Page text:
Anyway, we had the Macroom Parade last Monday, March 17, and the entire town was en fete.
We're not talking New York here, or New Orleans (loved your reminiscences from there, Angeluna!), nor even Dublin or Cork, where everything is professionally and slickly organised. Macroom is a small if energetic market town and the parade is a very personal affair for every man woman and child both in the town itself and in the surrounding townlands. Everybody who isn't taking part is crowding the pavements, calling out greetings to those on the floats or marching, and there is a great friendly atmosphere. Muddy boots are in evidence, and smiling faces under battered tweed caps.
Farmers who were proud of their tractors (and why wouldn't they be?) gave them a bit of a polish to get the worst of the mud off, and drove slowly and solemnly along the main street. This leprechaun was lending a hand to oblige an old friend who was busy with the lambing and couldn't take part. As long as the police didn't check his Tir na n'Og driving licence, he was fine.
To reflect our ancient and proud woollen heritage, a remarkably composed lamb trotted busily along (a bottle-fed fellow if ever I saw one) -
- this young lad with the hurley, seated on the barrel top wagon, is commemorating a great Cork hurler, the bould Thady Quill -
- while the Mayor of Macroom donned his fine chain and was drawn through the streets in style in a private pony and trap.
You can imagine my reaction when I saw this turnout coming slowly up the street, the Welsh Corgi in the passenger seat keeping a sharp eye on the trailer behind.
There are the occupants, looking a little offended at having to mix with the common herd, so to speak, Paddy's Day or no Paddy's Day. (Yes, I have taken note of where exactly this alpaca stud is, and I will be following it up - did you think I wouldn't?)
It was a happy, friendly day, despite the freezing wind blowing directly down from the North Pole and rendering the sunshine more of a token than a temperature. When the last tractor had chugged off down the hill to home, everybody repaired to the local pubs to drown the shamrock. Not as sophisticated an event as some of the huge international ones, but nonetheless delightful.
Celtic Memory has found herself strangely at a loss since completing the Zombie Socks for Round 1 of this year's Sock Madness. There are WIPs enough and plenty to keep the needles flying for months, sure enough, but somehow they fail to satisfy. The build-up of tension and pressure for completing said Zombies, though, took some time to dissipate, and gave enough of a head of steam to complete the Sasha Kagan crop cardi at least.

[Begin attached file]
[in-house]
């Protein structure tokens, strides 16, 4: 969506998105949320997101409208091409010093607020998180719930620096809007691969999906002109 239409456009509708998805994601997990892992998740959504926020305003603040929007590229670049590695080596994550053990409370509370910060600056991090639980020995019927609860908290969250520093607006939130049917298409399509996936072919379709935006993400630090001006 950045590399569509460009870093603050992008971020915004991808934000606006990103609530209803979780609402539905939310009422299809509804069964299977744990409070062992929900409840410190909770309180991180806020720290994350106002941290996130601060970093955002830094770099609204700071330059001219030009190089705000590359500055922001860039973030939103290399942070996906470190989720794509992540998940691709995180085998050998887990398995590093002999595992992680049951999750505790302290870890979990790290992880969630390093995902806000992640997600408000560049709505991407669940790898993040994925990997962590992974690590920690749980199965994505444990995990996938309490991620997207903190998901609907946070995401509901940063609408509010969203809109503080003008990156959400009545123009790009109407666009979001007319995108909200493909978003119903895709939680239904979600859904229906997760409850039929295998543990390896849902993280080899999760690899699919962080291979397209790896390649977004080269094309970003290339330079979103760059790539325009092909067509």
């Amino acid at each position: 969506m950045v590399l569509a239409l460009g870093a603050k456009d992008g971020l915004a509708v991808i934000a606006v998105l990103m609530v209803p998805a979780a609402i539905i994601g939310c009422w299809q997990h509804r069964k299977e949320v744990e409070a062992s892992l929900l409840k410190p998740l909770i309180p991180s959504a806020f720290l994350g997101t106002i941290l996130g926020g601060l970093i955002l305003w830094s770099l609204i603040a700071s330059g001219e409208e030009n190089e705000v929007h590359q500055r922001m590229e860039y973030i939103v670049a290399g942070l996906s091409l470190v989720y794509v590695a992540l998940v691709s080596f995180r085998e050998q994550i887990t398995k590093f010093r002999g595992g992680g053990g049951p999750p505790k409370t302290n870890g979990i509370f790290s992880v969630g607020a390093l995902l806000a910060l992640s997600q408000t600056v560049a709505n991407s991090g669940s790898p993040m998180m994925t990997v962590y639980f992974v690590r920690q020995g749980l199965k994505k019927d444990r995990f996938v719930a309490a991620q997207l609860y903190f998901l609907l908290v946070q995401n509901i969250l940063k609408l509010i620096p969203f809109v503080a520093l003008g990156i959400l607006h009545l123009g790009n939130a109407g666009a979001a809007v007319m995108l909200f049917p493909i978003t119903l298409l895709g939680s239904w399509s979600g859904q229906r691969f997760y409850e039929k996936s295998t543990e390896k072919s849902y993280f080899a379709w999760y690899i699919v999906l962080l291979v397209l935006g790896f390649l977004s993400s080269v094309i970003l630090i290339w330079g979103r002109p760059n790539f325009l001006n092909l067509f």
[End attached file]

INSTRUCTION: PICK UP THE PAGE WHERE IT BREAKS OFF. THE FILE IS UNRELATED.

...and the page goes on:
Really rather pleased with this one. It's from the UK magazine Knitting (Feb. 2008 issue) and I made it in some particularly soft and squishy baby alpaca from Peru. Inca is the name on the ballband, and I got it from Yarn Paradise in Turkey by mail order. Used about six balls - say 600m of yarn in all. It hugs nicely - put a line of crochet slipstitch around the bottom to ensure it stayed that way. It will look great over a crisply formal white blouse, but the weather has really been too chilly here to pose thus attired, even for you.
After that, though, the energy for big projects waned. Worked half-heartedly on the Kureyon jacket, but it's a bit bulky to be carrying around in your purse, and a bit too showy for working on in post office queues. The crochet jacket really needs a big table for spreading out at this stage, and plenty of time and good light.
There was no denying it - socks were being actively missed. They were being pined for. Is there any project so delightfully portable and easy and useful to carry around? Something you know you will use the second the last thread has been fastened off? Mooching around the Net, came across Ruth Greenwald's utterly glorious Leafy Green Socks and discovered that she had just posted up the pattern for sale on Ravelry.
Isn't the Net marvellous? And isn't Ravelry? Within five minutes I had that pattern on my desk and was casting on for my own pair of Leafy Greens.
It's a lovely pattern, quite easy to memorise, and with useful stitch sequences which allow you to check where you're at without too much difficulty. I'm using one of my own merino/tencel hand-dyed colourways, called, appropriately enough, First Leaves of Spring. Might just have them done for Easter.